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Background. Complementary and integrative health approaches such as yoga provide support for psychosocial health. We explored the effects of group-based yoga classes offered through an integrative medicine center at a comprehensive cancer center. Methods. Patients and caregivers had access to two yoga group classes: a lower intensity (YLow) or higher intensity (YHigh) class. Participants completed the Edmonton Symptom Assessment System (ESAS; scale 0-10, 10 most severe) immediately before and after the class. ESAS subscales analyzed included global (GDS; score 0-90), physical (PHS; 0-60), and psychological distress (PSS; 0-20). Data were analyzed examining pre-yoga and post-yoga symptom scores using paired t-tests and between types of classes using ANOVAs. Results. From July 18, 2016, to August 8, 2017, 282 unique participants (205 patients, 77 caregivers; 85% female; ages 20-79 years) attended one or more yoga groups (mean 2.3). For all participants, we observed clinically significant reduction/improvement in GDS, PHS, and PSS scores and in symptoms (ESAS decrease >= 1; means) of anxiety, fatigue, well-being, depression, appetite, drowsiness, and sleep. Clinically significant improvement for both patients and caregivers was observed for anxiety, depression, fatigue, well-being, and all ESAS subscales. Comparing yoga groups, YLow contributed to greater improvement in sleep versus YHigh (-1.33 vs -0.50, P = .054). Improvement in fatigue for YLow was the greatest mean change (YLow -2.12). Conclusion. A single yoga group class resulted in clinically meaningful improvement of multiple self-reported symptoms. Further research is needed to better understand how yoga class content, intensity, and duration can affect outcomes.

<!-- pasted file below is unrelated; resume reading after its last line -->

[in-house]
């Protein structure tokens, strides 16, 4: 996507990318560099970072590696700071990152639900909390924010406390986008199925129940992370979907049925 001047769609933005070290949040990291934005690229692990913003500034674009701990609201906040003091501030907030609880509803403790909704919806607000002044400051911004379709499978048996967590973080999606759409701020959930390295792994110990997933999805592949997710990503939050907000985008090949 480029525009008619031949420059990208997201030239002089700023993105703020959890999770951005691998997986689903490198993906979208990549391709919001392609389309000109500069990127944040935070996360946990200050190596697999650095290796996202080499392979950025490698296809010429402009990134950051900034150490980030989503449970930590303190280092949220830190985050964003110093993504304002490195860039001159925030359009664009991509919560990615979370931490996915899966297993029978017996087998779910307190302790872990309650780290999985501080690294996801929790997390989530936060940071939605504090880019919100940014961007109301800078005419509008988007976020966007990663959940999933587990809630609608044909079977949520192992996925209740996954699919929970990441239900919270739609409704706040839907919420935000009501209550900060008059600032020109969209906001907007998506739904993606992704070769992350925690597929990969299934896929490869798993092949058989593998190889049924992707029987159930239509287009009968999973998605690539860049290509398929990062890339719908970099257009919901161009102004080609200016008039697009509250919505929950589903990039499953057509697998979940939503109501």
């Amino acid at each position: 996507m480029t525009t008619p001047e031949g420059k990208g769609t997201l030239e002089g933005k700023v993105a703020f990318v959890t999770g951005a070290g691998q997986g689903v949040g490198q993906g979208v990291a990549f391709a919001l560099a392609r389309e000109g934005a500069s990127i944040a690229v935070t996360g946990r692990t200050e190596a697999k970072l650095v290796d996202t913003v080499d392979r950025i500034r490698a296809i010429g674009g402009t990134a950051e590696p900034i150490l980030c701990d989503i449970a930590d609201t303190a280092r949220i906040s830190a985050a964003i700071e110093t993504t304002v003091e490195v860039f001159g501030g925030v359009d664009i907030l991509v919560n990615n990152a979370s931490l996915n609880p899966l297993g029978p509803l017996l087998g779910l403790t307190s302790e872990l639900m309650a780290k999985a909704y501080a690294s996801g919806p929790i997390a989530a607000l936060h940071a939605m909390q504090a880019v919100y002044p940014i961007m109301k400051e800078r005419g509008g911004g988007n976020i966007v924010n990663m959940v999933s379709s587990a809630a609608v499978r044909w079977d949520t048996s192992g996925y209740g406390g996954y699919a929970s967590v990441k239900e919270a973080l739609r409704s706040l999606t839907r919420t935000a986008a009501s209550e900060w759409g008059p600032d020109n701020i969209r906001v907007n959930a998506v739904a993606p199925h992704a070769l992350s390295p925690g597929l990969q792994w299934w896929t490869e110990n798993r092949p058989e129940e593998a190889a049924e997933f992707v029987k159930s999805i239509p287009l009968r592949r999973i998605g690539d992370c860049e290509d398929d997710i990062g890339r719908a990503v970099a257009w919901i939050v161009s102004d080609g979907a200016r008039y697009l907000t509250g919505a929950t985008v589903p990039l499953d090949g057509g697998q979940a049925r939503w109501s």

BACKGROUND: Despite their high symptom burden and poor prognosis, evidence-based supportive care interventions for adults with high-grade glioma (HGG) and their caregivers are lacking. Thus, we aimed to establish feasibility of a patient-caregiver dyadic yoga program (DYP) for newly diagnosed HGG patients and their family caregivers targeting quality-of-life (QOL) outcomes.METHOD: In this single-arm pilot trial, dyads participated in a 12-session DYP program across the course of patients' radiotherapy. The intervention focused on breathing exercises, gentle movements, and guided meditations. We tracked feasibility data and assessed levels of cancer-related symptoms (MD Anderson Symptom Inventory [MDASI]), depressive symptoms (Centers for Epidemiological Studies-Depression scale), fatigue (Brief Fatigue Inventory), sleep disturbances (Pittsburgh Sleep Quality Index [PSQI]), and overall mental and physical QOL (36-item Short-Form Survey [SF-36]) at baseline and post-DYP, which was at the end of radiotherapy. RESULTS: We approached 6 dyads of which 5 dyads (86%) consented and completed all 12 sessions and pre/post assessments. All patients (mean age: 52 years, 80% female, 80% grade IV) and caregivers (mean age: 58 years, 80% female, 60% spouses) perceived benefit from the program. Paired t tests revealed a marginally significant, yet clinically meaningful, decrease in patient's cancer symptoms ( t = 2.32, P = .08; MDASI mean; pre = 1.75, post = 1.04). There were clinically significant reductions in patient sleep disturbances (PSQI mean: pre = 10.75, post = 8.00) and improvements in patient and caregiver mental QOL (MCS of SF-36 mean: pre = 42.35, post = 52.34, and pre = 45.14, post = 51.43, respectively). CONCLUSIONS: This novel supportive care program appears to be safe, feasible, acceptable, and subjectively useful for HGG patients and their caregivers. There was also preliminary evidence regarding QOL treatment gains for both patients and caregivers.